6. Be upfront about testimonials and endorsements. Get permission before using testimonials, endorsements, or published reviews in your advertising and marketing. If your local newspaper published a glowing review of your restaurant, for example, get permission to use it before putting it on your website or including it in your ad. (For more, see our article on the rules for using customer testimonials.)

If you offer customers incentives (such as entry into a prize drawing for submitting a review) or have a relationship with the person giving the review, testimonial, or endorsement, you must disclose this fact to consumers. To stay on the right side of FTC rules, use plain, straightforward language and place disclosures close to the review or testimonial where consumers can't miss them. For instance, you can include wording such as, "This review was part of a promotion" directly underneath a customer's review of your product.

7. Use the term "free" only when it truly is. When you advertise something as "free," it must be truly free of any conditions. If you offer a gift or a second item free with a purchase, you can't mark up the price to include the cost of that gift or second item. When you offer a buy-one-get-one-free promotion, clearly state the terms, such as the second item must be of equal or lesser value than the first.

Some Industries Have Special Advertising Rules

The FTC revises regulations to adapt to emerging industries and new products. For example, the agency issued a guide to the use of environmental claims when terms like "green" and "eco-friendly" came into use. The FTC places additional restrictions on advertising for certain industries (such as alcohol and tobacco) and for certain markets, such as ads aimed at children.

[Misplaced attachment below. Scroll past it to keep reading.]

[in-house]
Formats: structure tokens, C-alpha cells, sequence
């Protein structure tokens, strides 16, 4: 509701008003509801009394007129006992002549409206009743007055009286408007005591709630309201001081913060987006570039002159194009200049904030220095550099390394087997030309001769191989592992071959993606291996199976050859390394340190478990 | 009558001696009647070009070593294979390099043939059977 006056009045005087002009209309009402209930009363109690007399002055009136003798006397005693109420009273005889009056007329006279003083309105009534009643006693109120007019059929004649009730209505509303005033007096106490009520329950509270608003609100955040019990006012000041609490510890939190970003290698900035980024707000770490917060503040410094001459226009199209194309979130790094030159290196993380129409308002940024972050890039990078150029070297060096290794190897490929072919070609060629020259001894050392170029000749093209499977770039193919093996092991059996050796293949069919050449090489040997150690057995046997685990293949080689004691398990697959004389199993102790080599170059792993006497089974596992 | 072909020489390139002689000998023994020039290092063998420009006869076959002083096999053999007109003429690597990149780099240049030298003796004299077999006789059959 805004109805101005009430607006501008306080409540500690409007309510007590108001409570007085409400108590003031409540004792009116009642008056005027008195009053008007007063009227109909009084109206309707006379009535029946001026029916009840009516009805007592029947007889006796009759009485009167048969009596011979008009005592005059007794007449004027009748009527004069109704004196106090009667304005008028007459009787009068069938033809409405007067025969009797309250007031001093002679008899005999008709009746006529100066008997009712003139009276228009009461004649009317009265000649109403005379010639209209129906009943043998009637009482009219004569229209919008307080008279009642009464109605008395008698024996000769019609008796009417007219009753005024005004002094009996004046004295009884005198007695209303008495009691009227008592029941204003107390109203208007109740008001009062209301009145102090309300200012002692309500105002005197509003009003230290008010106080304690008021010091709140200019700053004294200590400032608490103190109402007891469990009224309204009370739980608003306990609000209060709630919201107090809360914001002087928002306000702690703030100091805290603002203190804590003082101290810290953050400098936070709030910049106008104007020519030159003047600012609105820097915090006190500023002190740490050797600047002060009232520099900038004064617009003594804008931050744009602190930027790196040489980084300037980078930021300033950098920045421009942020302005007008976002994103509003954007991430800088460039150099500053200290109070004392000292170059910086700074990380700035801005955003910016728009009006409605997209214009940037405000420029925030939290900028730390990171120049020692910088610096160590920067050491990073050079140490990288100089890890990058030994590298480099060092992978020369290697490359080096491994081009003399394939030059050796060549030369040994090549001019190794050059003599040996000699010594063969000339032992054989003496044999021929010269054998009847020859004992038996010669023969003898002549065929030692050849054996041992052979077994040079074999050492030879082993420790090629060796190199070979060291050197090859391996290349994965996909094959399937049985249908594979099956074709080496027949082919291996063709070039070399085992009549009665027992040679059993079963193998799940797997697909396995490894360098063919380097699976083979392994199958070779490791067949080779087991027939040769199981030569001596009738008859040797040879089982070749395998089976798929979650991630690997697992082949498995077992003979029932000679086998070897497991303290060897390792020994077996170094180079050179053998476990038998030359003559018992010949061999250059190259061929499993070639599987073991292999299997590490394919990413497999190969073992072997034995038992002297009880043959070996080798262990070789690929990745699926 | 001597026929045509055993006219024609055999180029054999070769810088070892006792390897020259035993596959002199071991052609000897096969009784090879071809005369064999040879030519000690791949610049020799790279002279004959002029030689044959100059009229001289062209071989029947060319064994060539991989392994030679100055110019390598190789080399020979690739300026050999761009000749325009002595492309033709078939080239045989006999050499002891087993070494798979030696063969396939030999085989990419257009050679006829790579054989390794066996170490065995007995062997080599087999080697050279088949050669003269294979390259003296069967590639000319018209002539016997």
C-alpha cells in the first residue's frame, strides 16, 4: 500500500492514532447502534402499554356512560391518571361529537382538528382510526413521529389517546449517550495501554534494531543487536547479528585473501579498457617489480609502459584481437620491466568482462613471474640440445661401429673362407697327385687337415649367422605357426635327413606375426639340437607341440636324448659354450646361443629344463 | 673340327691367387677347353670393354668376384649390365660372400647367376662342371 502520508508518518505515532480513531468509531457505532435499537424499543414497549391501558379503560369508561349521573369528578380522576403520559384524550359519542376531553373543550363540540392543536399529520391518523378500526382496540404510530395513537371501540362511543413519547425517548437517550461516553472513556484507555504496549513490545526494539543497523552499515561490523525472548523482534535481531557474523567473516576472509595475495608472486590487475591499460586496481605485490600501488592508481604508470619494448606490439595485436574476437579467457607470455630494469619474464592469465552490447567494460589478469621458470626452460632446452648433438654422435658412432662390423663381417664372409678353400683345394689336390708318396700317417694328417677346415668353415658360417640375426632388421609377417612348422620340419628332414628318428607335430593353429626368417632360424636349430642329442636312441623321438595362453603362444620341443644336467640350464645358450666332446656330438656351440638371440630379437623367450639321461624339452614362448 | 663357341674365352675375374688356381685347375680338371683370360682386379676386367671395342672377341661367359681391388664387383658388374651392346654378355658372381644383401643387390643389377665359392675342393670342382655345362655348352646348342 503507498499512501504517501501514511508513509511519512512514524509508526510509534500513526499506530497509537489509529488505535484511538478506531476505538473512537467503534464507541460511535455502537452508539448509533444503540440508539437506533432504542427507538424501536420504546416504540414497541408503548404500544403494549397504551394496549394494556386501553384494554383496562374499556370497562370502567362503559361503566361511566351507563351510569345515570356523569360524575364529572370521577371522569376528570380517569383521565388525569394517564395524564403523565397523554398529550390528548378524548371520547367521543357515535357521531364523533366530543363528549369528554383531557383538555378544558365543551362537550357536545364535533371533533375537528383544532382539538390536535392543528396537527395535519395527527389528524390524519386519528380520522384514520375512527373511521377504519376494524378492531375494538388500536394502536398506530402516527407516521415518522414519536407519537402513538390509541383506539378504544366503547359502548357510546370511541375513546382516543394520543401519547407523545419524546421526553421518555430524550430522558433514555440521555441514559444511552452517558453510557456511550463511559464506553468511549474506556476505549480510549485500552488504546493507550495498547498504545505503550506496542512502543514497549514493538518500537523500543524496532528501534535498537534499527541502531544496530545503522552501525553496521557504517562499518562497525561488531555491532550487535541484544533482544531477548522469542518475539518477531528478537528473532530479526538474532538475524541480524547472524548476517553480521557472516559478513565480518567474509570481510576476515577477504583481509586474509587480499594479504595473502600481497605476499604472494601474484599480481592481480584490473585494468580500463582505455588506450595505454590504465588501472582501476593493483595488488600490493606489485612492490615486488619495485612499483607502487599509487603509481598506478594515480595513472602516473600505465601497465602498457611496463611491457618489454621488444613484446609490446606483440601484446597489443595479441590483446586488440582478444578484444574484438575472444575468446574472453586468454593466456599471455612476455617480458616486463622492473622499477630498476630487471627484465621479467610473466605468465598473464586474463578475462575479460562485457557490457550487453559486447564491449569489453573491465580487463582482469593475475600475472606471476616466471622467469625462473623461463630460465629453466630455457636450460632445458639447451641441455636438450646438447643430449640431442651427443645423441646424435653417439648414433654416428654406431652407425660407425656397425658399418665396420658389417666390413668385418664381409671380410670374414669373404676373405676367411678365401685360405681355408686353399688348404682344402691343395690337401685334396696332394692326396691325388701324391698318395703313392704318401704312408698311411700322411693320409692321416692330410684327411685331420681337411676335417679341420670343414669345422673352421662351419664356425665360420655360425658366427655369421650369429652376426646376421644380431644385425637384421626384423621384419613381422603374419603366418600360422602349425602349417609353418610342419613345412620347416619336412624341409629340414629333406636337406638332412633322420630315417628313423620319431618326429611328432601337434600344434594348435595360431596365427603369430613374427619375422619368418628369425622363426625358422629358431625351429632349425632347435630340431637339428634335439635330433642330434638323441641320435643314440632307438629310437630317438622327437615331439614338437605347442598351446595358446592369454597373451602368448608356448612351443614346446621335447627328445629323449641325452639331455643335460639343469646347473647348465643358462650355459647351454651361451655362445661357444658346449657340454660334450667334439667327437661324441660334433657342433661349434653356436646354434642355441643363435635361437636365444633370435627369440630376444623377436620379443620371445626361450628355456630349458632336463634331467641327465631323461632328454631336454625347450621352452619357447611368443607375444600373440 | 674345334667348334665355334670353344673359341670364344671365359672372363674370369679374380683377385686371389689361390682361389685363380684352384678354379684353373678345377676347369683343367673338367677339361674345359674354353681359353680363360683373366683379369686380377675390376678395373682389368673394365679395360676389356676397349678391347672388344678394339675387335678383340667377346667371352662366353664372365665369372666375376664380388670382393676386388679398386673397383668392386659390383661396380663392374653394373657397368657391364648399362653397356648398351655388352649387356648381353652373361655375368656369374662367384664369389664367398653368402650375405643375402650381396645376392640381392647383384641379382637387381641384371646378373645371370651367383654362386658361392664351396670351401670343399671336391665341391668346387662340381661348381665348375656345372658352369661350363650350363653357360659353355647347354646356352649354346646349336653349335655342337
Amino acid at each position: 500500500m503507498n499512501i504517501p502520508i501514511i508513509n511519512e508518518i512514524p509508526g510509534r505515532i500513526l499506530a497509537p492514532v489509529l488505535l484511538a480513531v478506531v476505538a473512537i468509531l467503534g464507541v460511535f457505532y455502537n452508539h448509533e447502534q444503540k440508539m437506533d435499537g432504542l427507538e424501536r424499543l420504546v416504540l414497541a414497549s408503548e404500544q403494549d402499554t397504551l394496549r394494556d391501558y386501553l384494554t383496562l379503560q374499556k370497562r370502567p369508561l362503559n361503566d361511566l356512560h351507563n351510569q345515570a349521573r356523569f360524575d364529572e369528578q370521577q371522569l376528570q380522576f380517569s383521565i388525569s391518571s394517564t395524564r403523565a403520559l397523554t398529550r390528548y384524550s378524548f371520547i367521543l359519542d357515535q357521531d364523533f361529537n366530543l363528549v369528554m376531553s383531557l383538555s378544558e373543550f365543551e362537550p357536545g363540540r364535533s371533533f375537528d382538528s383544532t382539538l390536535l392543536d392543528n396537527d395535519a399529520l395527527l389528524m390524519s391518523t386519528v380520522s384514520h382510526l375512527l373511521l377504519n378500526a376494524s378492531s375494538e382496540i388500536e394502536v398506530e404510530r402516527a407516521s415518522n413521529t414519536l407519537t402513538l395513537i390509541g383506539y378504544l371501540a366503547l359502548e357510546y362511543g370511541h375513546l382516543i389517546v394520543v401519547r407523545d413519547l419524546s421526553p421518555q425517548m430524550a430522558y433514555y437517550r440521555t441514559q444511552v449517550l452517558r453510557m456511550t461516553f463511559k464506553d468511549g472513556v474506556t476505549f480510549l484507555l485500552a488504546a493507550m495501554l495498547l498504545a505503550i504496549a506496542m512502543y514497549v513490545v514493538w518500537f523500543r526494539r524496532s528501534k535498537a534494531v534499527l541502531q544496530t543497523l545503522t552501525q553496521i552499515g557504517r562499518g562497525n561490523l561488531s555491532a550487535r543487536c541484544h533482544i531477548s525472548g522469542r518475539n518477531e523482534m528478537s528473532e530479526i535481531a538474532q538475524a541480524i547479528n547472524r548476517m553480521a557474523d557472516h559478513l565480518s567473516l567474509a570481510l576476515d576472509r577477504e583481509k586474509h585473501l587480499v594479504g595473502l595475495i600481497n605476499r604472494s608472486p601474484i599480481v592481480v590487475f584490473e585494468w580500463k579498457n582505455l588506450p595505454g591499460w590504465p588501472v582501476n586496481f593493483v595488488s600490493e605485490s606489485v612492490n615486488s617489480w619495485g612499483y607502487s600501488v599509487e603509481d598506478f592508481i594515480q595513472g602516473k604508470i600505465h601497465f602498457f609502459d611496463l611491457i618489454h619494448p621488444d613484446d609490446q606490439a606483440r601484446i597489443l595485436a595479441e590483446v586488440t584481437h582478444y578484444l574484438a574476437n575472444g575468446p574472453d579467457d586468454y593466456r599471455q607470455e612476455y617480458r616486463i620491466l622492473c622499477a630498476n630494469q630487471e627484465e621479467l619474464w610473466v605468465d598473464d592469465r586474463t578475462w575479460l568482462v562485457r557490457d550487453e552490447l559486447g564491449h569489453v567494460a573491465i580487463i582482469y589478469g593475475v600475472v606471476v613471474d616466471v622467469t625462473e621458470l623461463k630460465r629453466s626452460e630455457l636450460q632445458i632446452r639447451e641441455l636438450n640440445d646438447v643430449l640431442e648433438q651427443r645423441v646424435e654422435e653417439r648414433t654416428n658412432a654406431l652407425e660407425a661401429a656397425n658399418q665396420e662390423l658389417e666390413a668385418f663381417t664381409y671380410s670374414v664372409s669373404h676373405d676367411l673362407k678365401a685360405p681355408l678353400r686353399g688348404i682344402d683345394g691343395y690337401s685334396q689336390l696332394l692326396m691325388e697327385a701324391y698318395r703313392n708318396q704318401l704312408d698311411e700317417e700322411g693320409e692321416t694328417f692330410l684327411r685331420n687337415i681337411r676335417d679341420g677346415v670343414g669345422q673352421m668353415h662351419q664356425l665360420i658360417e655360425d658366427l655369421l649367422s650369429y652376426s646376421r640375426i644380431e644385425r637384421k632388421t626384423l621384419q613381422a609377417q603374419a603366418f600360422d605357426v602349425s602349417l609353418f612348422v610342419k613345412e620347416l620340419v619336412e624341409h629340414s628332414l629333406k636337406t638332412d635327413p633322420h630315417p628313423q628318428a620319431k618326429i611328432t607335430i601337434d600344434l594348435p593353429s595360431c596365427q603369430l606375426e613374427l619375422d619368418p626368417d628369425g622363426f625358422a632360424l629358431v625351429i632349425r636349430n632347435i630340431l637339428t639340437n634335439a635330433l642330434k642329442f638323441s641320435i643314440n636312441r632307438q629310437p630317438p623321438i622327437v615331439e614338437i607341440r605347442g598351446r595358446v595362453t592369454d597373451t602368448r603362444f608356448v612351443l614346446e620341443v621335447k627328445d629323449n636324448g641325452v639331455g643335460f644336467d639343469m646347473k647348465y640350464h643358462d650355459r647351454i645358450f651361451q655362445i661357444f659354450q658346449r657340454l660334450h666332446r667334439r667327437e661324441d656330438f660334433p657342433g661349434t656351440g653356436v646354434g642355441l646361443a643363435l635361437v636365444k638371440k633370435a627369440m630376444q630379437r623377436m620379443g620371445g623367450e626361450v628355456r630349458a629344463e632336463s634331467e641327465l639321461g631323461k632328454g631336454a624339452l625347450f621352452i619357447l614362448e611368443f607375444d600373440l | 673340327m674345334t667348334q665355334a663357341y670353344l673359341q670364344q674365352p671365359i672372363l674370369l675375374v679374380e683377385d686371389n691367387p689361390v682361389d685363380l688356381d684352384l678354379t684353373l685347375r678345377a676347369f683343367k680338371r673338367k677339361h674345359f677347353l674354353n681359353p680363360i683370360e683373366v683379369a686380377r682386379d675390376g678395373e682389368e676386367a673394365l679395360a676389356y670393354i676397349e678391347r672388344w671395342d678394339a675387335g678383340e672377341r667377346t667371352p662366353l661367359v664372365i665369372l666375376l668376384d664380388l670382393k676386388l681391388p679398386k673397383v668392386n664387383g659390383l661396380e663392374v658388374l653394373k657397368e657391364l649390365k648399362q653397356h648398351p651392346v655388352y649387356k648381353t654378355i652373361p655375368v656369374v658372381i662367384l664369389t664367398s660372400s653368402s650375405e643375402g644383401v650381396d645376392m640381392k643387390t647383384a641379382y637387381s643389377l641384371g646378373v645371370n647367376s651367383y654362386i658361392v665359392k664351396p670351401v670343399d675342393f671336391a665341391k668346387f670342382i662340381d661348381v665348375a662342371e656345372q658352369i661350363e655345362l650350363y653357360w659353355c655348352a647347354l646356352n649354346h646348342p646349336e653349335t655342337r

Certain products and services fall under the jurisdiction of government agencies that often operate in combination with the FTC and state laws. Some examples include:

Social Media Marketing: When Your Ad Doesn't Look Like an Ad

Social media advertising must follow the same rules and regulations that apply to any other ads. But because social media also involves styles of advertising unique to the medium, additional guidelines apply.

One of these new advertising styles is called "native advertising." This type of advertising looks similar to informational content written by journalists or other neutral, third parties. But in reality, the advertiser pays for the content to be featured.

Some examples of native advertising include:

  • A software company produces a YouTube video featuring an interviewer and a company executive, who answers questions about the product as if being interviewed on a news show.
  • A fashion manufacturer pays an e-magazine to run an article about fashion trends, featuring only the manufacturer's products.
  • A cosmetics manufacturer pays a social media influencer to demonstrate and endorse its new makeup online.
  • A real estate company buys ad space in a local newspaper to publish a how-to article about home buying that also points out the company's experience and success.

Advertisers that use native advertising must disclose that they paid for or contributed to the content to avoid misleading consumers into thinking the content reflects the opinion of an objective, third party. The FTC published a set of guidelines for these types of ads, including requirements for writing and placing the disclosures.

Watch Out for Changes and Additions to Advertising Rules

It's a good idea to keep an eye out for changes and new regulations because the FTC and state legislatures periodically add laws and guidelines for emerging industries and trends.

For example, while cryptocurrencies like Bitcoin have historically been unregulated, more than half the states in the country are now considering or enacting regulations for the industry.

Other additions and revisions in recent years include regulations for organic products, including the percentage of organic ingredients a product must contain to label foods "organic" or "100% organic." The FTC also regularly updates guidelines for advertising to children.

If you have any questions specific to your company's marketing, talk to a business attorney who has experience with federal and state advertising laws. A lawyer can advise you on when to use disclosures and what to include in the content of your ads. If you've received a letter from the FTC over false, misleading, or unfair advertising, it's a good idea to reach out to a lawyer as soon as possible.